After a college football coach dared to stand up for 10 black players’ legal rights, a mob of at least 3,000 has petitioned for the University of Minnesota’s president and athletic director to fire him.

Such is today’s campus witch-hunt culture.

Coach Tracy Claeys committed the heresy of questioning whether UMinn’s Title IX adjudication denied his players due process, and supposedly enlightened liberal activists now want him charred at the stake for it.

The controversy began earlier this past fall, when several football players and one female student had a pervy sexual encounter the night after the Gophers beat Oregon State. An 82-page report by the university’s Title IX office leaves no question that these men treated the young woman with cringeworthy disrespect and acted with a profound lack of wisdom.

But there’s a legal difference between an orgy and a gang-rape.

Part of the sexual encounter was taped, and police who reviewed it described the alleged victim as “lucid, alert, somewhat playful and fully conscious,” adding that she appeared a consenting participant. The Hennepin County Attorney’s office didn’t press charges, citing insufficient evidence.

Absent proof of guilt, the football players involved remained innocent in the eyes of the law.

Not so at the University of Minnesota.

In its own report, the university’s Title IX office admitted that to discipline the 10 football players, it had only to conclude that “it is more likely than not that an alleged sexual assault or harassment occurred.” The Foundation for Individual Rights in Education puts it slightly differently: The university must “be only 50.01 percent certain when determining whether a student committed an offense.”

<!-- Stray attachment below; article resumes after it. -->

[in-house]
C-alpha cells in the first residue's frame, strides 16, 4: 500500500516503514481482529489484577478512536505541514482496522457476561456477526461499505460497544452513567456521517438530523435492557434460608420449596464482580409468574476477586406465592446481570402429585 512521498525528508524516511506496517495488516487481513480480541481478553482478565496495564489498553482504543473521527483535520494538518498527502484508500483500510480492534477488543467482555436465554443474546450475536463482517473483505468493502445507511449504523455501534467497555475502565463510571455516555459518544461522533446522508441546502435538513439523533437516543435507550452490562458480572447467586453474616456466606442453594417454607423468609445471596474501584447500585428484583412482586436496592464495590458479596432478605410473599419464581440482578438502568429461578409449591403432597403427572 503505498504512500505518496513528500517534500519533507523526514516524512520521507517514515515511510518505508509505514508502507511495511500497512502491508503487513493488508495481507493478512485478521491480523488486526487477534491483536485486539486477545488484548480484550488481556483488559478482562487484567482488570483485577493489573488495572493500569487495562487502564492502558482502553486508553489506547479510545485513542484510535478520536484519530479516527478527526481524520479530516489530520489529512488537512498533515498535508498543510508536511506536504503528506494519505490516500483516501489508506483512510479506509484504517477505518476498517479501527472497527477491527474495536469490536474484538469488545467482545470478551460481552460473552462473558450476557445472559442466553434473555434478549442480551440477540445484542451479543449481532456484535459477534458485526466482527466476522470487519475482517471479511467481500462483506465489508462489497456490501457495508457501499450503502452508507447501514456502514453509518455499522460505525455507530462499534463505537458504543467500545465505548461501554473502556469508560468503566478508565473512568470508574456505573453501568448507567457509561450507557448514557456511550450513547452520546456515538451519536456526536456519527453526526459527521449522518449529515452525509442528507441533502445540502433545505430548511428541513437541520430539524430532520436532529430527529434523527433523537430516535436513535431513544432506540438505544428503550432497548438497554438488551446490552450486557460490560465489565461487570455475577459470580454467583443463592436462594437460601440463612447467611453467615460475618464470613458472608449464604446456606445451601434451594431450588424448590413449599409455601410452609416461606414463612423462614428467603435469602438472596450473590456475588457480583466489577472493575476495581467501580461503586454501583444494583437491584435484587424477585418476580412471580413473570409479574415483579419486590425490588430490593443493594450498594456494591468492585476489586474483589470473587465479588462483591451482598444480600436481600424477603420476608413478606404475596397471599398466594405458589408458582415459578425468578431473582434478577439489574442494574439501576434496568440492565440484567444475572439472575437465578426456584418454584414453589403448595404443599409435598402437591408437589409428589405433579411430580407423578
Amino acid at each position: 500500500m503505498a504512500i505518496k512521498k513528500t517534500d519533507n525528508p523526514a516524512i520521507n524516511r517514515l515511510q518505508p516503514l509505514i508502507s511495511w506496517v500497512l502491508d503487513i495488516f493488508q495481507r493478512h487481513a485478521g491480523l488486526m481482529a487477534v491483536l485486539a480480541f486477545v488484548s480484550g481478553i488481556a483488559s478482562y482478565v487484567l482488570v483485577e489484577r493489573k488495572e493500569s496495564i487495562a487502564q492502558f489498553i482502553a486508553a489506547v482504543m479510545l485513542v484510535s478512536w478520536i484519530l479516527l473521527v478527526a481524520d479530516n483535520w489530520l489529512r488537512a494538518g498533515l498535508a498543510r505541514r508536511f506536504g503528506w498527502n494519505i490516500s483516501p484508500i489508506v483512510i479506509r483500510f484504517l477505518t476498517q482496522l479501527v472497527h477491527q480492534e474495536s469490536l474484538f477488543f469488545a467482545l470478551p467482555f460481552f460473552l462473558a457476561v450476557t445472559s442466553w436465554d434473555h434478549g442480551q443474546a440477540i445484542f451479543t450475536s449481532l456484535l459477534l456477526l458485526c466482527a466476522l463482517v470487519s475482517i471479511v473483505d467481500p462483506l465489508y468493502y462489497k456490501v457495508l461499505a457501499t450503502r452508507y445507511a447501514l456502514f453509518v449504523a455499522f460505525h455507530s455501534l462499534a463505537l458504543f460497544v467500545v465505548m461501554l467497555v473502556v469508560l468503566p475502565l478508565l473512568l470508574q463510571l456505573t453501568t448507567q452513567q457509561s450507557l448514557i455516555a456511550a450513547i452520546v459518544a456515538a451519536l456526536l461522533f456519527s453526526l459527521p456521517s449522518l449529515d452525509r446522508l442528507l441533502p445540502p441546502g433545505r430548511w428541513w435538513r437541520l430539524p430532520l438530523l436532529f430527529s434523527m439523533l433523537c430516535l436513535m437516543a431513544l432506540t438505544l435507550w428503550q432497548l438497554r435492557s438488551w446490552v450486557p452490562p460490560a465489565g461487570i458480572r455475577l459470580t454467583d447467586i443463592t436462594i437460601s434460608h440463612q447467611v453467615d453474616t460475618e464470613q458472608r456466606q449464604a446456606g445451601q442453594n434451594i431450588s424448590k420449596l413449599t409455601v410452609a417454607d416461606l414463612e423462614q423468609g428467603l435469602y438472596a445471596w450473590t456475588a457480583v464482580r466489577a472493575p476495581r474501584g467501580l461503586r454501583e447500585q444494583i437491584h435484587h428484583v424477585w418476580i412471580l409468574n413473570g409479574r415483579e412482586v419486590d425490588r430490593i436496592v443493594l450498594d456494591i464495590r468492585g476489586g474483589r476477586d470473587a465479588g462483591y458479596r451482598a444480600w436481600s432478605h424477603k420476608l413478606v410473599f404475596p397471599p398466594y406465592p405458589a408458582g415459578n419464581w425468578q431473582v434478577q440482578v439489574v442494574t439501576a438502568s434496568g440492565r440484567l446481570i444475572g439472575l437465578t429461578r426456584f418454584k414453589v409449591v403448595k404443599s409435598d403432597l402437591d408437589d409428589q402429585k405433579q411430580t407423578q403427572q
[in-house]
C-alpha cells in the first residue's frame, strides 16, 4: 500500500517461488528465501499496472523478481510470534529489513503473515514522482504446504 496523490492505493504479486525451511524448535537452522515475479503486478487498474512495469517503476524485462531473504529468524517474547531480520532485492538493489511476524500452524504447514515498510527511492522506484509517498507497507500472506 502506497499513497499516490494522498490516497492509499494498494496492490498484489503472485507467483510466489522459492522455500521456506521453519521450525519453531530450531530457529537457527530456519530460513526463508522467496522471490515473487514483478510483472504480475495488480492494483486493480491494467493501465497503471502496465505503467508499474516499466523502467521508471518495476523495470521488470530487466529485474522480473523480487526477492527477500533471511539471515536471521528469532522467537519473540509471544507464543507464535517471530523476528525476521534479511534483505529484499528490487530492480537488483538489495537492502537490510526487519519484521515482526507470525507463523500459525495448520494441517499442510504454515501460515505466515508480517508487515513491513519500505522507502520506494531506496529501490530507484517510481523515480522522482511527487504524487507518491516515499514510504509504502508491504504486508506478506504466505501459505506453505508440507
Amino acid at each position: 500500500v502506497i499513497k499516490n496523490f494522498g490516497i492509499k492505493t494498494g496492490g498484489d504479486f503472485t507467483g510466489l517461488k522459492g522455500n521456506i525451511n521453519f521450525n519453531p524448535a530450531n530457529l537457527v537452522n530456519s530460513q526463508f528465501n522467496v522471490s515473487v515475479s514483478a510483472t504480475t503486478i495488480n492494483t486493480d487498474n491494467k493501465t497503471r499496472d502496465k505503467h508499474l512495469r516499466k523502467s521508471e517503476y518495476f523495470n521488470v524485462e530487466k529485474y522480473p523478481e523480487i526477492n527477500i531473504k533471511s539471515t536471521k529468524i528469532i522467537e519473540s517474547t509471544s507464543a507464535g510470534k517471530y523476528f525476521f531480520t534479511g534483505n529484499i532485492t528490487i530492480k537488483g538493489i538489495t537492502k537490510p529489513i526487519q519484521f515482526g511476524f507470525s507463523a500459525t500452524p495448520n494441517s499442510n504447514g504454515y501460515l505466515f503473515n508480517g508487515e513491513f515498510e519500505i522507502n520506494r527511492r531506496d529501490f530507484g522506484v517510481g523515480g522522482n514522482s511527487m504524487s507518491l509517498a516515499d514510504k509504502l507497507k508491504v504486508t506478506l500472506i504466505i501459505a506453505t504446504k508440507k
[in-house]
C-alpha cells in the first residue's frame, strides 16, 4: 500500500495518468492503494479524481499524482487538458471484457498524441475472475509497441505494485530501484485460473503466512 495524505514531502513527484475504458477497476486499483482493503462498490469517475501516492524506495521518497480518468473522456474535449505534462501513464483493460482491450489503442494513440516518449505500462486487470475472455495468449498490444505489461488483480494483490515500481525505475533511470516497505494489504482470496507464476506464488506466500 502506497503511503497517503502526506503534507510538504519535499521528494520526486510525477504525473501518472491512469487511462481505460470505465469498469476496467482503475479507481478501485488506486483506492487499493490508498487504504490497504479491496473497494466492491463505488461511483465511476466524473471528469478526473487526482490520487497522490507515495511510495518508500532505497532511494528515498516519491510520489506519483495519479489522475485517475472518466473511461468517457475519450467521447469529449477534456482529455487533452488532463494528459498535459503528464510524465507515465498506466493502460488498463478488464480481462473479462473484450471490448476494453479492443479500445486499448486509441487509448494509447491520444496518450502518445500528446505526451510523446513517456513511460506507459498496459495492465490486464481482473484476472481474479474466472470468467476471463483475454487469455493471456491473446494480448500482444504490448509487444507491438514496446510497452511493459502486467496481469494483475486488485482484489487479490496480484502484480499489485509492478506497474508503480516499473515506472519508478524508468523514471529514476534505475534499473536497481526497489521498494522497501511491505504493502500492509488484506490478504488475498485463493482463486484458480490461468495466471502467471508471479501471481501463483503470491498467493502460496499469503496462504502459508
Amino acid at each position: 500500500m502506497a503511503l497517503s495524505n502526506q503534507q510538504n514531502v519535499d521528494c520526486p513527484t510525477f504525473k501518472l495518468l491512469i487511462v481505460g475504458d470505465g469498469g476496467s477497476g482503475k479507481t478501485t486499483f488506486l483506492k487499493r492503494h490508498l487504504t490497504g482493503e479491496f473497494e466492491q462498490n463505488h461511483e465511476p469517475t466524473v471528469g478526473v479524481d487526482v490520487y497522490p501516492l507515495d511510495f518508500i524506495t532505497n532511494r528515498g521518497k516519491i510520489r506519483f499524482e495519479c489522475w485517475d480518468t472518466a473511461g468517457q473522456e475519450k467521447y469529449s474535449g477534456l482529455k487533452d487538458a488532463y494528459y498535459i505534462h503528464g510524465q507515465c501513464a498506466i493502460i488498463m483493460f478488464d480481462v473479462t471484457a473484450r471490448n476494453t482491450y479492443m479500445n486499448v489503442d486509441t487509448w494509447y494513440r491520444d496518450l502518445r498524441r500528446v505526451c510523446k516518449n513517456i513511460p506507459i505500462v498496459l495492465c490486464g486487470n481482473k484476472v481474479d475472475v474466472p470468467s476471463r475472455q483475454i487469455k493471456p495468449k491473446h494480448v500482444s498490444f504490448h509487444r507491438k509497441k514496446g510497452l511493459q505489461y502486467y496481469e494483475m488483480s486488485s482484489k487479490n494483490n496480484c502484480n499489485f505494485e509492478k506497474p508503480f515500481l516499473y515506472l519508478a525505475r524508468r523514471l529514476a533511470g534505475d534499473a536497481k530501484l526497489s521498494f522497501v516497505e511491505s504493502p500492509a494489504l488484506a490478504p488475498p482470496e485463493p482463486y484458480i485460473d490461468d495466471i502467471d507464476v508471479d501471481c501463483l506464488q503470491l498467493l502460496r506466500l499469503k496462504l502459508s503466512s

Based on that meager standard, the University of Minnesota named, shamed and suspended 10 football players.

Yet the university’s own Title IX report, leaked this month, is far from conclusive.

It notes that the alleged victim told witnesses she thought she may have been raped, “but I am not really sure,” and that she initially viewed the sexual encounter as “an in-between situation and that she would feel bad for the men if she told the police.”

Her account also had numerous inconsistencies — which the university attributed to “a very traumatic experience, rather than to a lack of care or truthfulness.”

Administrators offered no such good faith to the football players.

Outraged by their teammates’ suspension on such dubious grounds, the Gophers held a brief walkout before Christmas.

Their demand: the university simply provide the men with a fair hearing.

Coach Claeys stood behind his team. “I want everybody to understand, the boycott was around the due process, period,” he said. The coach bemoaned how some would doubtless confuse this stance as “pro-sexual assault,” so to reinforce his sincerity, Claeys also pledged to donate $50,000 to organizations supporting rape survivors.

The University of Minnesota’s suspended athletes make for an unlikely, and perhaps unsympathetic cause to rally behind, perhaps — but it’s not just their futures at risk. FIRE has tracked more than 130 cases where students say they’ve been wrongly disciplined under Title IX, many of them in circumstances far milder than the Gophers’ degenerate night of copulation.

Moreover, men aren’t the only victims of the Obama administration’s Title IX requirements. All survivors of sexual assault deserve to have their case examined by trained investigators and prosecuted under the full force of the law. Campus adjudication puts victims’ privacy at risk and subjects their trauma to an amateur probe.

Coach Claeys’ stand against this injudicious Title IX system took courage.

The University of Minnesota would do well to show similar grit and guts.

Administrators could start by announcing the coach will keep his job.